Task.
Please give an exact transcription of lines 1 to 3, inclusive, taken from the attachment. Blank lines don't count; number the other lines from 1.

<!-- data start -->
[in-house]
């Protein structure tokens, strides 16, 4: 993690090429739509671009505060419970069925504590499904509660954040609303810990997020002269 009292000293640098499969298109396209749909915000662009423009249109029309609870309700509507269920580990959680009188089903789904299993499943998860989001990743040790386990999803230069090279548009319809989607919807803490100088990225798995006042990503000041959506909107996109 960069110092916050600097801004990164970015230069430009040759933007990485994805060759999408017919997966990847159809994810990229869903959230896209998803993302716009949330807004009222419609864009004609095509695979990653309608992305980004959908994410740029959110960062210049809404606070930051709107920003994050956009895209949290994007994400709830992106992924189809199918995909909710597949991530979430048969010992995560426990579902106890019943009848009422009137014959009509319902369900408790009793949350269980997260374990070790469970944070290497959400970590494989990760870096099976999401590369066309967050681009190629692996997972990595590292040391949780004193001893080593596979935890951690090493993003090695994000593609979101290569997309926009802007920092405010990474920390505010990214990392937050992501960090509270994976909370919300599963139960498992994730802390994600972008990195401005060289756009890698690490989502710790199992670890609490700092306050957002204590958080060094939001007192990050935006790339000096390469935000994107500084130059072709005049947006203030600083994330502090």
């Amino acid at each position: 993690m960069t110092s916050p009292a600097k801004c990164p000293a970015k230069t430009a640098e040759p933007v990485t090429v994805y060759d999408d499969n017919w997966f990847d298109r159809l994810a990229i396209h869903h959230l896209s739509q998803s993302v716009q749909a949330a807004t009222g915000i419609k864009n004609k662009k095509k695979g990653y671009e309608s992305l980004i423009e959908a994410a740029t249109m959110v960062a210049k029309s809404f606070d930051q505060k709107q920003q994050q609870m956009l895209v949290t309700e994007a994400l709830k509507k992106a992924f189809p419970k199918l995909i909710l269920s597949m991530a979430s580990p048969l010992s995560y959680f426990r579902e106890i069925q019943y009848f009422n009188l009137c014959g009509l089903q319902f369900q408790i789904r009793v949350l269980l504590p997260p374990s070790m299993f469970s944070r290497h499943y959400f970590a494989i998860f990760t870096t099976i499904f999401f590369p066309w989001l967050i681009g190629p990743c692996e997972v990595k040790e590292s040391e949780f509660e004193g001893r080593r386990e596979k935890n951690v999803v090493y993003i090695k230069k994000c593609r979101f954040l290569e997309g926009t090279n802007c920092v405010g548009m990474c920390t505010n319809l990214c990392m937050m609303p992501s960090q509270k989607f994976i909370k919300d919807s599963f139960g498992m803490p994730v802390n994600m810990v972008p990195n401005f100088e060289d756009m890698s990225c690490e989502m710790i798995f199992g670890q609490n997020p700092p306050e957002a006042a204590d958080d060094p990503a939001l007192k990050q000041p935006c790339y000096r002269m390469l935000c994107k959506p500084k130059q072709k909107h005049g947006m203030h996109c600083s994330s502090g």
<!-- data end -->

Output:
[in-house]
């Protein structure tokens, strides 16, 4: 993690090429739509671009505060419970069925504590499904509660954040609303810990997020002269 009292000293640098499969298109396209749909915000662009423009249109029309609870309700509507269920580990959680009188089903789904299993499943998860989001990743040790386990999803230069090279548009319809989607919807803490100088990225798995006042990503000041959506909107996109 960069110092916050600097801004990164970015230069430009040759933007990485994805060759999408017919997966990847159809994810990229869903959230896209998803993302716009949330807004009222419609864009004609095509695979990653309608992305980004959908994410740029959110960062210049809404606070930051709107920003994050956009895209949290994007994400709830992106992924189809199918995909909710597949991530979430048969010992995560426990579902106890019943009848009422009137014959009509319902369900408790009793949350269980997260374990070790469970944070290497959400970590494989990760870096099976999401590369066309967050681009190629692996997972990595590292040391949780004193001893080593596979935890951690090493993003090695994000593609979101290569997309926009802007920092405010990474920390505010990214990392937050992501960090509270994976909370919300599963139960498992994730802390994600972008990195401005060289756009890698690490989502710790199992670890609490700092306050957002204590958080060094939001007192990050935006790339000096390469935000994107500084130059072709005049947006203030600083994330502090």
């Amino acid at each position: 993690m960069t110092s916050p009292a600097k801004c990164p000293a970015k230069t430009a640098e040759p933007v990485t090429v994805y060759d999408d499969n017919w997966f990847d298109r159809l994810a990229i396209h869903h959230l896209s739509q998803s993302v716009q749909a949330a807004t009222g915000i419609k864009n004609k662009k095509k695979g990653y671009e309608s992305l980004i423009e959908a994410a740029t249109m959110v960062a210049k029309s809404f606070d930051q505060k709107q920003q994050q609870m956009l895209v949290t309700e994007a994400l709830k509507k992106a992924f189809p419970k199918l995909i909710l269920s597949m991530a979430s580990p048969l010992s995560y959680f426990r579902e106890i069925q019943y009848f009422n009188l009137c014959g009509l089903q319902f369900q408790i789904r009793v949350l269980l504590p997260p374990s070790m299993f469970s944070r290497h499943y959400f970590a494989i998860f990760t870096t099976i499904f999401f590369p066309w989001l967050i681009g190629p990743c692996e997972v990595k040790e590292s040391e949780f509660e004193g001893r080593r386990e596979k935890n951690v999803v090493y993003i090695k230069k994000c593609r979101f954040l290569e997309g926009t090279n802007c920092v405010g548009m990474c920390t505010n319809l990214c990392m937050m609303p992501s960090q509270k989607f994976i909370k919300d919807s599963f139960g498992m803490p994730v802390n994600m810990v972008p990195n401005f100088e060289d756009m890698s990225c690490e989502m710790i798995f199992g670890q609490n997020p700092p306050e957002a006042a204590d958080d060094p990503a939001l007192k990050q000041p935006c790339y000096r002269m390469l935000c994107k959506p500084k130059q072709k909107h005049g947006m203030h996109c600083s994330s502090g």